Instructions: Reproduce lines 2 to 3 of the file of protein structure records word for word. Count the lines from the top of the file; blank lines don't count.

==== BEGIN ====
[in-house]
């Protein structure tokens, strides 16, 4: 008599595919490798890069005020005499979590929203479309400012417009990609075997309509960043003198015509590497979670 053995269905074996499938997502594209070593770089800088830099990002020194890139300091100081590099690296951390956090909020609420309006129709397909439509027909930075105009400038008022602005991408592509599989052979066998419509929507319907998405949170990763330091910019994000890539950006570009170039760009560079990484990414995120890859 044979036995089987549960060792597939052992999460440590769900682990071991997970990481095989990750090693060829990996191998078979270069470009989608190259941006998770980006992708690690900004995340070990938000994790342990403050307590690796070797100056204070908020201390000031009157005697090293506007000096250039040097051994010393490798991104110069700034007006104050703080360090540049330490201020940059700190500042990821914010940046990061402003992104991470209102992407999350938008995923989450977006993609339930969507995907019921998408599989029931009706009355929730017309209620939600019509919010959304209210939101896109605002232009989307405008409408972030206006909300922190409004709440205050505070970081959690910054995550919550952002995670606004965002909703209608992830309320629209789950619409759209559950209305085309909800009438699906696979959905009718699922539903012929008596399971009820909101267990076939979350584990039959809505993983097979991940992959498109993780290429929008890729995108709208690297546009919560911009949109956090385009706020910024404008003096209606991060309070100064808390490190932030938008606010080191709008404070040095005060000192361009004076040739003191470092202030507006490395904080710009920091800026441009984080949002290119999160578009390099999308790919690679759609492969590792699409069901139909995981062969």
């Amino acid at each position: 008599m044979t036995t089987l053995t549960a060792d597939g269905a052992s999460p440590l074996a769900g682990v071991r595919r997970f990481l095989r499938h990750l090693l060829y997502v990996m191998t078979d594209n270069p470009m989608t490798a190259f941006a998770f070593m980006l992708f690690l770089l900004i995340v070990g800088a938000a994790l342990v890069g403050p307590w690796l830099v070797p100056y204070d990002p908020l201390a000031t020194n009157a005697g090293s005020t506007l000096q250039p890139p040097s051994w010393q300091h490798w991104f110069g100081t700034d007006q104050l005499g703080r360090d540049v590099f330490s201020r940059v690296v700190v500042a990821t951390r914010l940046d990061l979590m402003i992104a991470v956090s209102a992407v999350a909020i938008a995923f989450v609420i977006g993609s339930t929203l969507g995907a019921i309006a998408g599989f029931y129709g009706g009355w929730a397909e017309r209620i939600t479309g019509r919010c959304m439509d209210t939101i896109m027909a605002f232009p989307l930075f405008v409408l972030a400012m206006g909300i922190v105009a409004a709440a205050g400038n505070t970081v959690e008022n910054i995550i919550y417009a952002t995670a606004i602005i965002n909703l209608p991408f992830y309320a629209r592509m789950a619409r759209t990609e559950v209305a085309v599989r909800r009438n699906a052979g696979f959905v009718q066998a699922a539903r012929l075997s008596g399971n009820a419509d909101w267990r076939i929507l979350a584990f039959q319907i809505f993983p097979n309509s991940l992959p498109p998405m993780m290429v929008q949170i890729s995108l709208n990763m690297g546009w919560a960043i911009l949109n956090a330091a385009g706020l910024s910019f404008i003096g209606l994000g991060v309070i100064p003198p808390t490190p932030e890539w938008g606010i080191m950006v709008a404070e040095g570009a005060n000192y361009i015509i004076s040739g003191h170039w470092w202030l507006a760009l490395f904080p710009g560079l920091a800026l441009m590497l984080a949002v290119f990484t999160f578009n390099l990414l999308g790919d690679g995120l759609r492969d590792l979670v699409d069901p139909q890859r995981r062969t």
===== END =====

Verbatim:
């Protein structure tokens, strides 16, 4: 008599595919490798890069005020005499979590929203479309400012417009990609075997309509960043003198015509590497979670 053995269905074996499938997502594209070593770089800088830099990002020194890139300091100081590099690296951390956090909020609420309006129709397909439509027909930075105009400038008022602005991408592509599989052979066998419509929507319907998405949170990763330091910019994000890539950006570009170039760009560079990484990414995120890859 044979036995089987549960060792597939052992999460440590769900682990071991997970990481095989990750090693060829990996191998078979270069470009989608190259941006998770980006992708690690900004995340070990938000994790342990403050307590690796070797100056204070908020201390000031009157005697090293506007000096250039040097051994010393490798991104110069700034007006104050703080360090540049330490201020940059700190500042990821914010940046990061402003992104991470209102992407999350938008995923989450977006993609339930969507995907019921998408599989029931009706009355929730017309209620939600019509919010959304209210939101896109605002232009989307405008409408972030206006909300922190409004709440205050505070970081959690910054995550919550952002995670606004965002909703209608992830309320629209789950619409759209559950209305085309909800009438699906696979959905009718699922539903012929008596399971009820909101267990076939979350584990039959809505993983097979991940992959498109993780290429929008890729995108709208690297546009919560911009949109956090385009706020910024404008003096209606991060309070100064808390490190932030938008606010080191709008404070040095005060000192361009004076040739003191470092202030507006490395904080710009920091800026441009984080949002290119999160578009390099999308790919690679759609492969590792699409069901139909995981062969």
């Amino acid at each position: 008599m044979t036995t089987l053995t549960a060792d597939g269905a052992s999460p440590l074996a769900g682990v071991r595919r997970f990481l095989r499938h990750l090693l060829y997502v990996m191998t078979d594209n270069p470009m989608t490798a190259f941006a998770f070593m980006l992708f690690l770089l900004i995340v070990g800088a938000a994790l342990v890069g403050p307590w690796l830099v070797p100056y204070d990002p908020l201390a000031t020194n009157a005697g090293s005020t506007l000096q250039p890139p040097s051994w010393q300091h490798w991104f110069g100081t700034d007006q104050l005499g703080r360090d540049v590099f330490s201020r940059v690296v700190v500042a990821t951390r914010l940046d990061l979590m402003i992104a991470v956090s209102a992407v999350a909020i938008a995923f989450v609420i977006g993609s339930t929203l969507g995907a019921i309006a998408g599989f029931y129709g009706g009355w929730a397909e017309r209620i939600t479309g019509r919010c959304m439509d209210t939101i896109m027909a605002f232009p989307l930075f405008v409408l972030a400012m206006g909300i922190v105009a409004a709440a205050g400038n505070t970081v959690e008022n910054i995550i919550y417009a952002t995670a606004i602005i965002n909703l209608p991408f992830y309320a629209r592509m789950a619409r759209t990609e559950v209305a085309v599989r909800r009438n699906a052979g696979f959905v009718q066998a699922a539903r012929l075997s008596g399971n009820a419509d909101w267990r076939i929507l979350a584990f039959q319907i809505f993983p097979n309509s991940l992959p498109p998405m993780m290429v929008q949170i890729s995108l709208n990763m690297g546009w919560a960043i911009l949109n956090a330091a385009g706020l910024s910019f404008i003096g209606l994000g991060v309070i100064p003198p808390t490190p932030e890539w938008g606010i080191m950006v709008a404070e040095g570009a005060n000192y361009i015509i004076s040739g003191h170039w470092w202030l507006a760009l490395f904080p710009g560079l920091a800026l441009m590497l984080a949002v290119f990484t999160f578009n390099l990414l999308g790919d690679g995120l759609r492969d590792l979670v699409d069901p139909q890859r995981r062969t």